7. I try to stay away from taking medications any longer than required, and almost always bypass pain medications altogether. Our bodies have a way of adapting to medicines (and recreational drugs) which, more often than not, causes us to have to increase a dosage to get the same effect. Looked at another way, these drugs cause our bodies to decrease their natural functions that would otherwise balance these things out. Taking medicines which alter the brain chemistry cause our brains to be more deficient in the things that make us “normal”, so when there is an accidental lapse in the medication, users can become unstable. Proton-Pump Inhibitors, like prilosec, stop our body’s production of stomach acid, so when these medications are ceased, acid comes back stronger than before for a period of time until the body can regain its equilibrium.
  8. I love animals, but veganism can be dangerous! People have the ability and choice to choose whether or not to eat meat, dairy and eggs. Our bodies are built to accommodate eating such things. If we do so “with thanks-giving” and eat meat sparingly, God is ok with it. With proper diet, it is possible to live only on vegetables and fruit, but few people (especially those not wealthy enough to afford the high-priced fare at places like Whole Foods) are able to live this way at a healthy level. I personally eat eggs and fish, sometimes chicken, and as much as I love a good steak, I rarely now eat meat besides these. I purposefully select vegetables that will provide me with more of the vitamins I am missing by not eating meat.
  9. More and more I am beginning to believe that God placed certain plants in certain climates to better enable our bodies to deal with those difficulties associated with these climates. I don’t know enough about the workings of regional foods and climates to give a detailed explanation – right now it is just a hunch – but I am coming to believe that each food has a season and a region, and if we were to eat more local & seasonal foods and herbs, our bodies might be more healthy.
  10. I have recently been trying out a pH diet that is built around the idea that too much acid in our bodies causes weight gain and other problems, and that our bodies should be slightly alkaline. When I looked at the diet online, the foods it suggested were already (for the most part) on the list of foods I’d been eating as a “low-heartburn diet”, and since I’d been losing weight on my diet as a pleasant side effect, I figured it wouldn’t hurt to go with this pH thing. I’ll write more about this as I develop a solid opinion.
  11. At a couple times in my life, I have suffered from high blood pressure. I have learned to lower my blood pressure (in part) through breathing exercises.  That doesn’t mean that it would work for everyone, but these have worked for me, and they remove a lot of my daily stress. I first “got the hang of it” by using the StressEraser. I got mine pretty cheap on eBay, but a new one in the box will run you around $180. If you can afford one, get it – it will make the breathing exercises easier. It was the first such device to get FDA approval (it does what it claims to do for your health). Essentially, it is a biofeedback device that measures your pulse and the amount of oxygen in your blood. It helps you set some daily ‘point goals’ , and provides a visual feedback of what you are accomplishing, in real-time. If you can’t afford one, what it teaches is pretty simple: you need to breathe deeply in a steady pace, slowly and smoothly. If you do this for a few minutes each day, you will feel more relaxed and your blood pressure may go down slightly.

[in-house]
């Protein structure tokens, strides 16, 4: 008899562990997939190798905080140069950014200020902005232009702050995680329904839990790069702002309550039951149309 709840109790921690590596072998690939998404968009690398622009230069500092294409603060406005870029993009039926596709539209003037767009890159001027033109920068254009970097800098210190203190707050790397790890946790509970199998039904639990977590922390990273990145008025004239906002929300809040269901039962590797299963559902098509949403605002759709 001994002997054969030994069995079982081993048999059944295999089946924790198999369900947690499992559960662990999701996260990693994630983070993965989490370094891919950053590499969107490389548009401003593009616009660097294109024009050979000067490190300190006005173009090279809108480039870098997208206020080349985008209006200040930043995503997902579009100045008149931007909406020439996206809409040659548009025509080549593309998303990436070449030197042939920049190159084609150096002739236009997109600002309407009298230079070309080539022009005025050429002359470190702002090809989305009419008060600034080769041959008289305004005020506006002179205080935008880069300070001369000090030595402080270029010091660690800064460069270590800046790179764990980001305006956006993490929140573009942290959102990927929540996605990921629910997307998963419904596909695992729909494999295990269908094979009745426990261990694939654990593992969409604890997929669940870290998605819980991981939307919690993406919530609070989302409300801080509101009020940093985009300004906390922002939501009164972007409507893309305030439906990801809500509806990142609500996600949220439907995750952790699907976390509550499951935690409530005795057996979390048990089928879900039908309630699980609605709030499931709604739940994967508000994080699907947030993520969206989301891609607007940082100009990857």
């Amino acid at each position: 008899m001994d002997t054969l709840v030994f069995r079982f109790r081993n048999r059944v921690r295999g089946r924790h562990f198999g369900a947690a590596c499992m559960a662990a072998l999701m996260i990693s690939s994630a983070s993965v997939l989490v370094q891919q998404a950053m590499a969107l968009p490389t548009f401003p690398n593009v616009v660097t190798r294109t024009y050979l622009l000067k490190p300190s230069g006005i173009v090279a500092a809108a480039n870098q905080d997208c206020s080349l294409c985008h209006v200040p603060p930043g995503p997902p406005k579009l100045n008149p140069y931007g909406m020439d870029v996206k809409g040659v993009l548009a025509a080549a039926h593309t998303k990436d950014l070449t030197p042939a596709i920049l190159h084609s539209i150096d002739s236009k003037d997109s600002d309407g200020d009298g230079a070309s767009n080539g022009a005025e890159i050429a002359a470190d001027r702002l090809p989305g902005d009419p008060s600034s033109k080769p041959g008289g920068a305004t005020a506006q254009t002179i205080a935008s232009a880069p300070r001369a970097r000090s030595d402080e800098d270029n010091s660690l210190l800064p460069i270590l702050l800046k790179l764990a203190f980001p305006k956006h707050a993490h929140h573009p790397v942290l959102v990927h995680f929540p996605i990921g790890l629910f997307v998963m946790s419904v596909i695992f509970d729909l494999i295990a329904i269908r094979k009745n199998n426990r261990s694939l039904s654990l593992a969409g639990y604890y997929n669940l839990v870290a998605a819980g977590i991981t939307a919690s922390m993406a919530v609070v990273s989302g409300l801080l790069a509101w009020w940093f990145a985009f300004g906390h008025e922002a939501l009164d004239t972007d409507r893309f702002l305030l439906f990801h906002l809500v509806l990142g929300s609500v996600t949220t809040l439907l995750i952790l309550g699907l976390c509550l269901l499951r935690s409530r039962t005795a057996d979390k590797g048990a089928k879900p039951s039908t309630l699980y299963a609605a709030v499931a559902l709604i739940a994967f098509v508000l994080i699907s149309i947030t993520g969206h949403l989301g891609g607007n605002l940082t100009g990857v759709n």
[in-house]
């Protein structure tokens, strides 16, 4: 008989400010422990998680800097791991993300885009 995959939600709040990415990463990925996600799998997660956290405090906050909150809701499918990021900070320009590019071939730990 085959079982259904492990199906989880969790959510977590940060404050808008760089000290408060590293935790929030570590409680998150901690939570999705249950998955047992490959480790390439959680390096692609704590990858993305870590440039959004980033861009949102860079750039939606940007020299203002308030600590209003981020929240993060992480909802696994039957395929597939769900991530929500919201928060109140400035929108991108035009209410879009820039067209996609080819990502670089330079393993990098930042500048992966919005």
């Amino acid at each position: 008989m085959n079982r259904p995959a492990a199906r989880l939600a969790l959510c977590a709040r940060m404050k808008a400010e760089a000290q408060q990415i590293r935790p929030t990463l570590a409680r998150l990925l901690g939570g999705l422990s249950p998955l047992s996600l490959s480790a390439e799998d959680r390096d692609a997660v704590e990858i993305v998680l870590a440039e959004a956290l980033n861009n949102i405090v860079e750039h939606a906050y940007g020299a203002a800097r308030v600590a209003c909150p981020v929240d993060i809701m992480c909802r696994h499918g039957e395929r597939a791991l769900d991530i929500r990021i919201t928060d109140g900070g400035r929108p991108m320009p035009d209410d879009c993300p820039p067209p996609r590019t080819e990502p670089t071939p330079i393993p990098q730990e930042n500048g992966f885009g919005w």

12. Stress, for me anyway, causes a lot of problems. Muscle cramps, high blood pressure and heartburn and ulcer pain are a few of the “physical” problems, while dis-coordination and “mental fog” are other complications. Though heartburn and ulcers are not actually “caused” by stress, the pain from these conditions is aggravated by tensing of the abdominal muscles, which, in turn, is usually from some form of stress. To get rid of stress (or at least lessen it), I do breathing exercises (see above), eat lighter meals, and listen to mellow, boring music (which I have eventually grown to find “exciting” and “interesting”), like classical, church hymns and the kind of New-Age stuff they play on “Echoes”. When I have the opportunity to go do something physical (walking, biking, etc), I find that my stress level goes way down. Another big lifestyle change: committing myself to less obligations and deadlines. While it may seem selfish, scheduling time for meditation, contemplation, or even a nap has provided me a few breaks from stress, and the relaxation it brings enables me to be more effective when I am involved in other projects. I have to be mindful of how I use my free time, however: Blogging, videogames, certain news and other “confrontation and clash” pastimes only make stress worse.